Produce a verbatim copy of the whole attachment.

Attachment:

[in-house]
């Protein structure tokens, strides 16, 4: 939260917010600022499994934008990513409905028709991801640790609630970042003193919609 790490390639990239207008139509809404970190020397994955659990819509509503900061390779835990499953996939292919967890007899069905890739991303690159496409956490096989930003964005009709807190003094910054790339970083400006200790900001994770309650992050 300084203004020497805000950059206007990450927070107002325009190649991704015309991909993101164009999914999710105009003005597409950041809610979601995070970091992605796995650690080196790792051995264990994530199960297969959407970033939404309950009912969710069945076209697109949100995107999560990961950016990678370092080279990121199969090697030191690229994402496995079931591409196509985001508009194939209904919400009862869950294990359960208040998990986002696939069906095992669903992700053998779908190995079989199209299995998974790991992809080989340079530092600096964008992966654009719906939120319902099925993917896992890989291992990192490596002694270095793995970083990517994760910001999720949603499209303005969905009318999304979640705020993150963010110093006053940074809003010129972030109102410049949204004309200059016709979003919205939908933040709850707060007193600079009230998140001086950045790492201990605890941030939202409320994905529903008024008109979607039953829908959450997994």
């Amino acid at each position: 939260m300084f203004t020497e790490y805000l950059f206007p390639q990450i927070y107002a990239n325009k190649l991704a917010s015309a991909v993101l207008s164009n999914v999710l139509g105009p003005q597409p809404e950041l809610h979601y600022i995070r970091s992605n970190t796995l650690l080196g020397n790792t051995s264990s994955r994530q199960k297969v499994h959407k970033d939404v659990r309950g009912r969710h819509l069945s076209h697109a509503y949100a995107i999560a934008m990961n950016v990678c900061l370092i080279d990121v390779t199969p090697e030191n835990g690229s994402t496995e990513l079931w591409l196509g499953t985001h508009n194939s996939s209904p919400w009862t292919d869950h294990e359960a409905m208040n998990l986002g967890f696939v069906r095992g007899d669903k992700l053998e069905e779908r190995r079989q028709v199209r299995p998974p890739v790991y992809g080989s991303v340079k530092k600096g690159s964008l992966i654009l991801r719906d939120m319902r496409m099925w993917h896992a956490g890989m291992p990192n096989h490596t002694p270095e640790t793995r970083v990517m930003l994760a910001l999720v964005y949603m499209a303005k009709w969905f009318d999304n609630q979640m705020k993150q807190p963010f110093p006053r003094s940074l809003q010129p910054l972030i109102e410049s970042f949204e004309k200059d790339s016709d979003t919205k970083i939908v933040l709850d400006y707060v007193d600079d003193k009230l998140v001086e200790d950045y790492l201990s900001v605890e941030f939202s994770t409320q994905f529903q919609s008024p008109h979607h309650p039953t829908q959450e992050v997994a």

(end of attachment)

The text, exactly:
[in-house]
């Protein structure tokens, strides 16, 4: 939260917010600022499994934008990513409905028709991801640790609630970042003193919609 790490390639990239207008139509809404970190020397994955659990819509509503900061390779835990499953996939292919967890007899069905890739991303690159496409956490096989930003964005009709807190003094910054790339970083400006200790900001994770309650992050 300084203004020497805000950059206007990450927070107002325009190649991704015309991909993101164009999914999710105009003005597409950041809610979601995070970091992605796995650690080196790792051995264990994530199960297969959407970033939404309950009912969710069945076209697109949100995107999560990961950016990678370092080279990121199969090697030191690229994402496995079931591409196509985001508009194939209904919400009862869950294990359960208040998990986002696939069906095992669903992700053998779908190995079989199209299995998974790991992809080989340079530092600096964008992966654009719906939120319902099925993917896992890989291992990192490596002694270095793995970083990517994760910001999720949603499209303005969905009318999304979640705020993150963010110093006053940074809003010129972030109102410049949204004309200059016709979003919205939908933040709850707060007193600079009230998140001086950045790492201990605890941030939202409320994905529903008024008109979607039953829908959450997994």
């Amino acid at each position: 939260m300084f203004t020497e790490y805000l950059f206007p390639q990450i927070y107002a990239n325009k190649l991704a917010s015309a991909v993101l207008s164009n999914v999710l139509g105009p003005q597409p809404e950041l809610h979601y600022i995070r970091s992605n970190t796995l650690l080196g020397n790792t051995s264990s994955r994530q199960k297969v499994h959407k970033d939404v659990r309950g009912r969710h819509l069945s076209h697109a509503y949100a995107i999560a934008m990961n950016v990678c900061l370092i080279d990121v390779t199969p090697e030191n835990g690229s994402t496995e990513l079931w591409l196509g499953t985001h508009n194939s996939s209904p919400w009862t292919d869950h294990e359960a409905m208040n998990l986002g967890f696939v069906r095992g007899d669903k992700l053998e069905e779908r190995r079989q028709v199209r299995p998974p890739v790991y992809g080989s991303v340079k530092k600096g690159s964008l992966i654009l991801r719906d939120m319902r496409m099925w993917h896992a956490g890989m291992p990192n096989h490596t002694p270095e640790t793995r970083v990517m930003l994760a910001l999720v964005y949603m499209a303005k009709w969905f009318d999304n609630q979640m705020k993150q807190p963010f110093p006053r003094s940074l809003q010129p910054l972030i109102e410049s970042f949204e004309k200059d790339s016709d979003t919205k970083i939908v933040l709850d400006y707060v007193d600079d003193k009230l998140v001086e200790d950045y790492l201990s900001v605890e941030f939202s994770t409320q994905f529903q919609s008024p008109h979607h309650p039953t829908q959450e992050v997994a």